Glasgow, 2 November 2021. CNES and the United Kingdom Space Agency (UKSA) have signed an amendment to their April 2017 agreement with a view to continuing to work together on the MicroCarb climate mission at the COP26 conference, hosted this year by the United Kingdom in Glasgow, Scotland.
Under this new agreement to extend its contribution to the MicroCarb project, the UK will be providing an extra £3.9 million, taking its total funding contribution to £13.9 million (€16.4m) out of an overall budget of €250 million supplied by the French government through its PIA future investment programme, CNES and the European Union.
Initiated by the French space agency, MicroCarb is a microsatellite designed to map sources and sinks of carbon dioxide (CO2)—the principal greenhouse gas driving global warming—on a global scale. It will be the first European satellite dedicated to measuring CO2 in Earth’s atmosphere, thus consolidating the efforts of NASA and the Chinese and Japanese space agencies.
“CNES is lending strong support to France’s efforts to meet the targets set by the Paris Agreement. We’re therefore delighted that UKSA has joined forces with us to develop this innovative and ambitious mission that is going to deliver precious insights into where CO2 emissions are highest and being captured by Earth’s ecosystems, and how these fluxes evolve as a result of climate change,” said CNES Chairman & CEO Philippe Baptiste. “The MicroCarb system and its instrument feature a number of innovations that will enable it to achieve the degree of accuracy required to add real science value. Its data will pave the way for an operational carbon monitoring service, which is a priority for Europe.”
“Over half of the critical measurements on climate change rely on satellite data. Having more accurate knowledge of how much carbon the world’s forests and oceans absorb will give policymakers the reliable information they need to take decisions on tackling climate change,” added UKSA’s Chief Executive Paul Bate. “This exciting partnership with CNES showcases the skills of the UK space sector in designing and building complex space instruments and cutting-edge satellites.”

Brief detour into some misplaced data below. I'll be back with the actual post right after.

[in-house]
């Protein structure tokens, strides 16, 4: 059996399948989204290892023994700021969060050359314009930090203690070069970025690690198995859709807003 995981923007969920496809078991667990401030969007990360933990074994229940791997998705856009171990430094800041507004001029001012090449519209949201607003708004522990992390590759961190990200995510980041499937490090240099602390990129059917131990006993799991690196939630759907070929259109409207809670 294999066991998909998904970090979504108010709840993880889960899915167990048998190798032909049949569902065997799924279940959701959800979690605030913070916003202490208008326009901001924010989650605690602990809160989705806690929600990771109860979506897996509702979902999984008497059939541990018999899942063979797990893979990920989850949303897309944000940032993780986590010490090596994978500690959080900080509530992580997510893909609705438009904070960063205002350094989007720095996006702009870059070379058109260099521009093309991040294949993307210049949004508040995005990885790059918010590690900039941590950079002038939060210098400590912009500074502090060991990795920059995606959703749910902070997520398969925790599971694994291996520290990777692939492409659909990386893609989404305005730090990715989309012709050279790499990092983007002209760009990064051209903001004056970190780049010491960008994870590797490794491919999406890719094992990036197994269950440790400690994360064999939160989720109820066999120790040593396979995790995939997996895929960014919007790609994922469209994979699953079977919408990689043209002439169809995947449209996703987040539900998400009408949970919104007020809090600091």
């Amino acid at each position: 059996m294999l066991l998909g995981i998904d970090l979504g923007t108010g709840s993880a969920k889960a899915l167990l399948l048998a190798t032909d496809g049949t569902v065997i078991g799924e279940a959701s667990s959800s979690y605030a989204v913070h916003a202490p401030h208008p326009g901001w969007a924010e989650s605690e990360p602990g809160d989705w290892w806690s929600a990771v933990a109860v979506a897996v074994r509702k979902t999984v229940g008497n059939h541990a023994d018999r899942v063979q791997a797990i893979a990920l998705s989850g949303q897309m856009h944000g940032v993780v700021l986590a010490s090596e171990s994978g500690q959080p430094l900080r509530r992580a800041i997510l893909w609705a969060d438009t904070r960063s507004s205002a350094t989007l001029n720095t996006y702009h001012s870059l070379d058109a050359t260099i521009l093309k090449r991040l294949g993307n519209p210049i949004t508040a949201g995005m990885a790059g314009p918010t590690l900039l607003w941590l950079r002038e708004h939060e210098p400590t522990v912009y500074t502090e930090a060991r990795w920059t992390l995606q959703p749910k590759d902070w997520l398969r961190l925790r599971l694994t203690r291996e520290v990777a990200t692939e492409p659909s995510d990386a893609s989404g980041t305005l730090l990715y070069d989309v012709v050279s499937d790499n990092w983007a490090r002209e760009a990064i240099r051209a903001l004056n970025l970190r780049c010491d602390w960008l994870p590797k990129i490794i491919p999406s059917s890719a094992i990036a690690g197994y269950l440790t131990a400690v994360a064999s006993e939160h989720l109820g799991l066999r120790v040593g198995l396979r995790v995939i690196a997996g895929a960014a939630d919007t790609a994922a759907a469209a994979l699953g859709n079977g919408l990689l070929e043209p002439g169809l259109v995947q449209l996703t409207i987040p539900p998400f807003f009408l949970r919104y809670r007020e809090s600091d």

MicroCarb, which will be operational between now and 2023, will monitor CO2 in Earth’s atmosphere from space with extreme precision and detect any variations due to surface emissions and absorption in cities, forests and oceans around the globe. The satellite also has a specific observation mode designed to estimate anthropogenic CO2 emissions over large urban areas that are fuelling the greenhouse effect and disrupting climate balances.
MicroCarb data will aid the scientific community in monitoring the processes driving the evolution of Earth’s greenhouse effect, thus helping to gauge efforts to curb carbon emissions and reach the target set out in the Paris Agreement of keeping global warming below 2°C with respect to pre-industrial levels.
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